What is the Deep Web and the Dark Web?
You've probably heard of the deep web and the dark web -- perhaps even from the news -- but what are they, exactly? What does it mean to access these areas of the internet, and why do people do so? The deep web, also known as the dark net, is everything on the Internet that can't be accessed with a traditional search engine like Google. It includes anything behind a log-in or paywall and any websites whose owners have blocked search engines from crawling their content. It also includes email messages, chat conversations and private social media accounts. There is a range of illegal activities that take place on the deep web, including snuff films, child pornography and hitmen for hire. The biggest marketplace on the dark web, the Silk Road, allegedly sold illegal drugs and other illicit items for two years before it was shut down by police in 2015. A large portion of the deep web is made up of medical records, fee-based content and confidential corporate websites that can't be searched with a regular browser. There are also whistleblower sites and a number of places where people conduct discussions about current events anonymously. Despite its reputation for illicit activity, the deep web isn't inherently dangerous to use. There are legitimate reasons for people to access the deep web and the dark net, such as those in hostile countries where freedom of speech isn't possible. There are also plenty of services to help protect your privacy online, so that you can safely surf the Internet without fear of being targeted by hackers.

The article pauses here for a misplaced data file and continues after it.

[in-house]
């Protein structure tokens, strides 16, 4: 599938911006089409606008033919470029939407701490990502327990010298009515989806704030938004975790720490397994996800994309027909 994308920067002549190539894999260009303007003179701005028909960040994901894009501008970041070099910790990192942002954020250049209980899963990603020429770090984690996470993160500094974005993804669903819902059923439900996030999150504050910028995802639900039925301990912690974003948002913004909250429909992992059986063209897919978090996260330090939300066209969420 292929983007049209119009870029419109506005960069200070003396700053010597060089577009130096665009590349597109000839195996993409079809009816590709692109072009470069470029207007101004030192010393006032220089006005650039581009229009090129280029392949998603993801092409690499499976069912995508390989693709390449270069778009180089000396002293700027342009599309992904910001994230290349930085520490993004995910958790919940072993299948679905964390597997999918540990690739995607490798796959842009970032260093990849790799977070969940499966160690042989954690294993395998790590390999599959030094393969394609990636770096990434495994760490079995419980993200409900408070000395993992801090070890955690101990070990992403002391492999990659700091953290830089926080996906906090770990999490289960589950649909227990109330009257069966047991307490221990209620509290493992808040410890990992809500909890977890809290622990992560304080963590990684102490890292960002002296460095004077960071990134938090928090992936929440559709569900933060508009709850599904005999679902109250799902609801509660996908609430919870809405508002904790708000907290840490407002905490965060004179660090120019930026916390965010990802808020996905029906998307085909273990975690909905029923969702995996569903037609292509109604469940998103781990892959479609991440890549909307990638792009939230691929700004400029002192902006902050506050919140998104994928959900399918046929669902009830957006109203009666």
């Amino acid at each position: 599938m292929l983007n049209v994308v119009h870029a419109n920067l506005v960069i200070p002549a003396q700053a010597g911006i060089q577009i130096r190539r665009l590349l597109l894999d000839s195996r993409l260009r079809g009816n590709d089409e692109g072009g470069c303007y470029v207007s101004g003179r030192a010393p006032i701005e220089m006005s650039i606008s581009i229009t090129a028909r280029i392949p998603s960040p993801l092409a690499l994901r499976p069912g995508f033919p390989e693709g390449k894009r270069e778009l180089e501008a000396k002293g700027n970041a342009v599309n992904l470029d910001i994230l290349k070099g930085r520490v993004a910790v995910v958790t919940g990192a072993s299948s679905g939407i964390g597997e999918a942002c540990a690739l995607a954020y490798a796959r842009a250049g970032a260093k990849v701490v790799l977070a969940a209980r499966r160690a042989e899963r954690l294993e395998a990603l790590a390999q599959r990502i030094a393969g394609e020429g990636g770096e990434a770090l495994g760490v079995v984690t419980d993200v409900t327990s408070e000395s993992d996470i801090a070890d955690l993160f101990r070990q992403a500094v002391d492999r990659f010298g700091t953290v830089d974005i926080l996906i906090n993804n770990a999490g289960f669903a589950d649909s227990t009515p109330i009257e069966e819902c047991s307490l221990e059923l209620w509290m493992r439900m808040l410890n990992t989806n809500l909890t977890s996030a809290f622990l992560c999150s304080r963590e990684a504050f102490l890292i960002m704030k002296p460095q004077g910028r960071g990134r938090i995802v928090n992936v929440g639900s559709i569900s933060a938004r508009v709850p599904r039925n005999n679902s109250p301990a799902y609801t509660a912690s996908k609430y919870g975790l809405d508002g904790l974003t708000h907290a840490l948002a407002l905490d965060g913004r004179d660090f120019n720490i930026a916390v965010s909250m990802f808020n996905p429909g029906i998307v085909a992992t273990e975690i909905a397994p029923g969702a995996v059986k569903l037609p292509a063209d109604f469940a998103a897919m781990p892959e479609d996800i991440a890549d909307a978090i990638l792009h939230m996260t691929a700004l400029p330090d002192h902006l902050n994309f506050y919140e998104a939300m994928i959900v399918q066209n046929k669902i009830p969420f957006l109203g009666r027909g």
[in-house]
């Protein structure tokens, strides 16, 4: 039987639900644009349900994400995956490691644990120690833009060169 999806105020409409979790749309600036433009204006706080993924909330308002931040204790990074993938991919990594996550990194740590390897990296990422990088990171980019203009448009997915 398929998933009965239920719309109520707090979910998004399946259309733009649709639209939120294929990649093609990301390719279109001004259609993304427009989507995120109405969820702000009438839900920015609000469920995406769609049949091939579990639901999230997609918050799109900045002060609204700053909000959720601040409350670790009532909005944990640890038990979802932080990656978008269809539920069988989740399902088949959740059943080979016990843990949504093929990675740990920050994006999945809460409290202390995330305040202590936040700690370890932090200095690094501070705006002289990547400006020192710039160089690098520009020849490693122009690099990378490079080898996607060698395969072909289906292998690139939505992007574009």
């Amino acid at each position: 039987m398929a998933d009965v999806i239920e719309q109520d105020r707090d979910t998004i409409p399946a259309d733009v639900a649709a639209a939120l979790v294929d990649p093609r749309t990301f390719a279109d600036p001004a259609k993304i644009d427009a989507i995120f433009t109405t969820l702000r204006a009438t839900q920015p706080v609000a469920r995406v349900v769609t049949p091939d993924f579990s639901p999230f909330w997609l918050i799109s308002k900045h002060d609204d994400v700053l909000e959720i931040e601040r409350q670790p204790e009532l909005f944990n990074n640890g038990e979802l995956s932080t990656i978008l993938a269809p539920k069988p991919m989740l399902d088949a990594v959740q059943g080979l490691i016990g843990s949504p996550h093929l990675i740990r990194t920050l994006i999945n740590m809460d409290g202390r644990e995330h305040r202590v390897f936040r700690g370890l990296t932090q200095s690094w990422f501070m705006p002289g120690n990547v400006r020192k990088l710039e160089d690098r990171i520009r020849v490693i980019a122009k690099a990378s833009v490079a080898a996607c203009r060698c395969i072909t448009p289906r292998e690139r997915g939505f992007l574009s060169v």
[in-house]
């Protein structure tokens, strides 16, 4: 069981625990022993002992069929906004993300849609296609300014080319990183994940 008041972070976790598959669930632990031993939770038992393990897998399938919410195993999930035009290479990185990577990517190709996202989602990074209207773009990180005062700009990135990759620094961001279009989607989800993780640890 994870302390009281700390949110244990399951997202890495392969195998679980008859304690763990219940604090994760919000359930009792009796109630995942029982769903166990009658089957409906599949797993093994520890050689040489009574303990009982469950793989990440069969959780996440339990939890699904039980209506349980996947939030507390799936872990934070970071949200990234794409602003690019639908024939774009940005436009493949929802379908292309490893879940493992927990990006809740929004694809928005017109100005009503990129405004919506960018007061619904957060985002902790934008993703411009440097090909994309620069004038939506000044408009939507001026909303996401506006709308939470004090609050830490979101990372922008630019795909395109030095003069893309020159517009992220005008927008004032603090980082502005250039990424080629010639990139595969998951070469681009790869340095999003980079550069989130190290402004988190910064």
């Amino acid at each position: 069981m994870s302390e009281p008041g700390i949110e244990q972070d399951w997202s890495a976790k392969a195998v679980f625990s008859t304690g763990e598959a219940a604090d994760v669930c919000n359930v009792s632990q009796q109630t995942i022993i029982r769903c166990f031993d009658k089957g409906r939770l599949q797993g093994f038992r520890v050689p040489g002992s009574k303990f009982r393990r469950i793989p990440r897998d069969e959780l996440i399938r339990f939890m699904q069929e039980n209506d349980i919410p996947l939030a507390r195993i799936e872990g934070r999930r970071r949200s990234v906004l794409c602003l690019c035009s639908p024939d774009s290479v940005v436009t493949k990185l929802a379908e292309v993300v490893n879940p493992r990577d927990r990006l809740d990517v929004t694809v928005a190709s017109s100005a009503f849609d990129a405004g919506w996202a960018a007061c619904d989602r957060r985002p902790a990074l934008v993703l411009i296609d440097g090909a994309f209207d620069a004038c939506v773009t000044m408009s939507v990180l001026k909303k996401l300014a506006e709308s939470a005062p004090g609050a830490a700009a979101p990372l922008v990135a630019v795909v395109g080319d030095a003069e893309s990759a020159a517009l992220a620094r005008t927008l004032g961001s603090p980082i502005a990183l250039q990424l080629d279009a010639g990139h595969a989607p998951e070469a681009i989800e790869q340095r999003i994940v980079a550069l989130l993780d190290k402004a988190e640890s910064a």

No currently public data sets.